Pancreatic Polypeptide (PP)PPoma.  A complicated one and not too much information (even in the ISI book). However, it’s the third most common type of islet cell tumour (i.e. pNET).  The function of pancreatic polypeptide is not completely understood. Patients present with weight loss, jaundice, and abdominal pain. The diagnosis is confirmed by pancreatic polypeptide levels > 300 pg/ml. Some of these tumours may be associated with MEN1 syndrome.

VIPoma. Sometimes the syndrome is referred as WDHA – Watery Diarrhea, Hypokalemia (potassium deficiency), and Achlorhydria (absence of hydrochloric acid in gastric secretions).  VIPomas make vasoactive intestinal peptide (VIP). VIPoma may also be called Verner-Morrison syndrome.

SomatostatinSomatostatinoma is a very rare NET, with an incidence of one in 40 million persons. These tumours arise from the delta cells in the pancreas, although these cells can also be present in duodenal tissue where around 40% of these tumours occur. Somatostatin is a naturally occurring peptide that inhibits the function of almost all gut hormones (author’s note – this should give you an appreciation of how somatostatin analogues tackle associated syndromes but gives you certain side effects as a result!)

Hedinger Syndrome – the technical term for Carcinoid Heart Disease.

MEN1 – Mainly involved the 3 Ps, Pituitary, Pancreas and Parathyroid.  The pituitary tumours are primarily Prolactinomas, the pancreatic tumours are mainly PPomas, Gastrinomas and Insulinoma.  Many also have association with Zollinger-Ellinson  syndrome (ZES). Read more here.  Previously known as Wermer Syndrome.

MEN2 (A & B) – including association with Medullary Thyroid Cancer (MTC) (including the familial type FMTC) and Pheochromocytoma/Paraganglioma and  Parathyroid hyperplasia.  Read more here.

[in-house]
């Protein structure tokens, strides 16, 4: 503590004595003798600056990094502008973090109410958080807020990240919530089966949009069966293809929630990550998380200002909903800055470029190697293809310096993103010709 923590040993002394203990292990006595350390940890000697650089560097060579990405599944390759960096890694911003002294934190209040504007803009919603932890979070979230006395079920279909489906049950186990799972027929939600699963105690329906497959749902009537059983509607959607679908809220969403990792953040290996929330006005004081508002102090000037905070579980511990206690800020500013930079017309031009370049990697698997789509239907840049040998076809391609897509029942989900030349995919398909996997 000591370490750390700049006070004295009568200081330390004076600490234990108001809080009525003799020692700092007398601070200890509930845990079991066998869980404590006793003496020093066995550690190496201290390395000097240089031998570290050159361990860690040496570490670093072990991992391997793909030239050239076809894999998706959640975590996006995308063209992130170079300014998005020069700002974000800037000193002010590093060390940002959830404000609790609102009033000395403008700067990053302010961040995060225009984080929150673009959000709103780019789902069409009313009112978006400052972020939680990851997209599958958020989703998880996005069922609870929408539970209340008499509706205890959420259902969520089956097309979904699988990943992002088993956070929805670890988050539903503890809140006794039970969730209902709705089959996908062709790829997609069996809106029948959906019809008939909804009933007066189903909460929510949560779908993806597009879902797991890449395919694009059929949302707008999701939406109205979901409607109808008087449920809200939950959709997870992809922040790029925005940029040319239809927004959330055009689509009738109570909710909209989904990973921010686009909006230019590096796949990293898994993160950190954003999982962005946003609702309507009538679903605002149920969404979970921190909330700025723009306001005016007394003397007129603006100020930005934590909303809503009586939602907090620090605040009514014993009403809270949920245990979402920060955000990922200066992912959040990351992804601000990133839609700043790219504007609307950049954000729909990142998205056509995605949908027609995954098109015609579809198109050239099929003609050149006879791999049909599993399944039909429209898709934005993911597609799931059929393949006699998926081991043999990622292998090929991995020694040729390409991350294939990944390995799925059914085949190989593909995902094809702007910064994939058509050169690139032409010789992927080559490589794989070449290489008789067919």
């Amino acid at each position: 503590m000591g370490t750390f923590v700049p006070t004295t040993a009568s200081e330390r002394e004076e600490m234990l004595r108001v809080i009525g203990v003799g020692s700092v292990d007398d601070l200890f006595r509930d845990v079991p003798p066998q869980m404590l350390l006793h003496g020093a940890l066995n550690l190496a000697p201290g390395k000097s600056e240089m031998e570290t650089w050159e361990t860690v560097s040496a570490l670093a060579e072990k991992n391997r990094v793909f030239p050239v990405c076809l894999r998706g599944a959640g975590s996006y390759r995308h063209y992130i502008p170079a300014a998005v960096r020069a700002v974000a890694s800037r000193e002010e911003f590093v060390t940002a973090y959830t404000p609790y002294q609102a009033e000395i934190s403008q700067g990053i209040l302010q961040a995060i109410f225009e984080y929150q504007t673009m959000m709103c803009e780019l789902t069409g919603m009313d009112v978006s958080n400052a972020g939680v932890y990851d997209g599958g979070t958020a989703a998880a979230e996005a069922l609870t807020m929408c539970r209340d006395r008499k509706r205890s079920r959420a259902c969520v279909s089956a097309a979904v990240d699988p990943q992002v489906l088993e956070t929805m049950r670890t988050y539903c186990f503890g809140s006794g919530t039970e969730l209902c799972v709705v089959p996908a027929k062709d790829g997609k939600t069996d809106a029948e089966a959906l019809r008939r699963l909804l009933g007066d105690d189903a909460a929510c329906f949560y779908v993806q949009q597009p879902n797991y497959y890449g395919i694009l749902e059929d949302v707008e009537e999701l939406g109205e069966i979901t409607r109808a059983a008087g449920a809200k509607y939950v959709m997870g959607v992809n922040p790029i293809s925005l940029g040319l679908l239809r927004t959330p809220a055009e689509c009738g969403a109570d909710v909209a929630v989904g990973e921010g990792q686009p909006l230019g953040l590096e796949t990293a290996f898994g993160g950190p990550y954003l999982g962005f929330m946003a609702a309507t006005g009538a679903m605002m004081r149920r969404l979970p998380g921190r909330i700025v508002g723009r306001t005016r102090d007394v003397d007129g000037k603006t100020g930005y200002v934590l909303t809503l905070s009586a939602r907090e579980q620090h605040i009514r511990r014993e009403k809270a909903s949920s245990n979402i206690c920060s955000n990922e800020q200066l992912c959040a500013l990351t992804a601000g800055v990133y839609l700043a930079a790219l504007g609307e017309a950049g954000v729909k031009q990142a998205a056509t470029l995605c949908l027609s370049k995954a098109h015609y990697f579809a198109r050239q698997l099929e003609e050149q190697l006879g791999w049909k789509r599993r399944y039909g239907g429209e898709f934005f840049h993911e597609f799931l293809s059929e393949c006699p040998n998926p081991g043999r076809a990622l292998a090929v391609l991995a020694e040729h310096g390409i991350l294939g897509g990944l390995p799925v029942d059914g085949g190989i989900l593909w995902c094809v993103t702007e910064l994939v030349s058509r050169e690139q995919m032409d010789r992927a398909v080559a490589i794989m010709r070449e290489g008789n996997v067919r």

Von Hippel-Lindau (VHL) – not an exclusively NET syndrome. VHL is a rare disorder caused by a faulty gene. It is named after the two doctors who first described the disease, and affects about one in 35,000 people. Tumours develop in one or more parts of the body. Many of these tumours involve the abnormal growth of blood vessels in parts of the body which are particularly rich in blood vessels. Areas most frequently affected are the eyes, the back of the brain (cerebellum), the spinal cord, the kidneys, the adrenal glands and the pancreas. People are affected differently, even within the same family. The only VHL tumour which tends to run in families affects the adrenal glands (Pheochromocytoma).
Different VHL features tend to develop at different ages. The eye angiomas often develop in childhood. Others, including tumours found in the cerebellum, spinal cord or adrenal glands (Haemangioblastomas and Pheochromocytomas) can develop from late childhood onwards. The kidney tumours are usually the last things that develop, from the mid-twenties onwards.  Most VHL related tumours are benign,

Zollinger-Ellinson Syndrome (ZES).  This is a rare condition in which one or more tumours form in the pancreas, the upper part of the duodenum or the stomach.  These tumours secrete large amounts of the hormone gastrin, which causes your stomach to produce too much acid. The excess acid can lead to peptic ulcers, in addition to diarrhea and other symptoms.  Associated with Gastrinoma (pNET) and Type 2 Gastric NETs.

Cushing’s – also known as hypercortisolism.  A collection of symptoms caused by very high levels of a hormone called cortisol in the bodyAssociated with AdrenoCorticoTropic Hormone (ACTH).  In Cushing’s disease, oversecretion of pituitary ACTH induces bilateral adrenal hyperplasia. This results in excess production of cortisol, adrenal androgens, and 11-deoxycorticosterone. Cushing’s disease, a subset of Cushing’s syndrome, is due to a pituitary corticotroph adenoma and results in a partial resistance to the suppression of ACTH by cortisol so that secretion is unrestrained. In contrast, causes of Cushing’s syndrome may include the following:

•   Adrenal adenoma or carcinoma arise spontaneously. ACTH levels are undetectable.

•   Non-pituitary (ectopic) tumours produce ACTH. They most frequently originate in the thorax and are highly aggressive small cell carcinomas of the lung or slow- growing bronchial or thymic carcinoid tumours. Some produce corticotropin- releasing hormone (CRH) instead, which stimulates pituitary ACTH secretion and can therefore mimic a pituitary tumour.

•   Other causes include carcinoid tumours of the gastric, pancreatic, and intestinal organs; Pheochromocytomas, and MCT.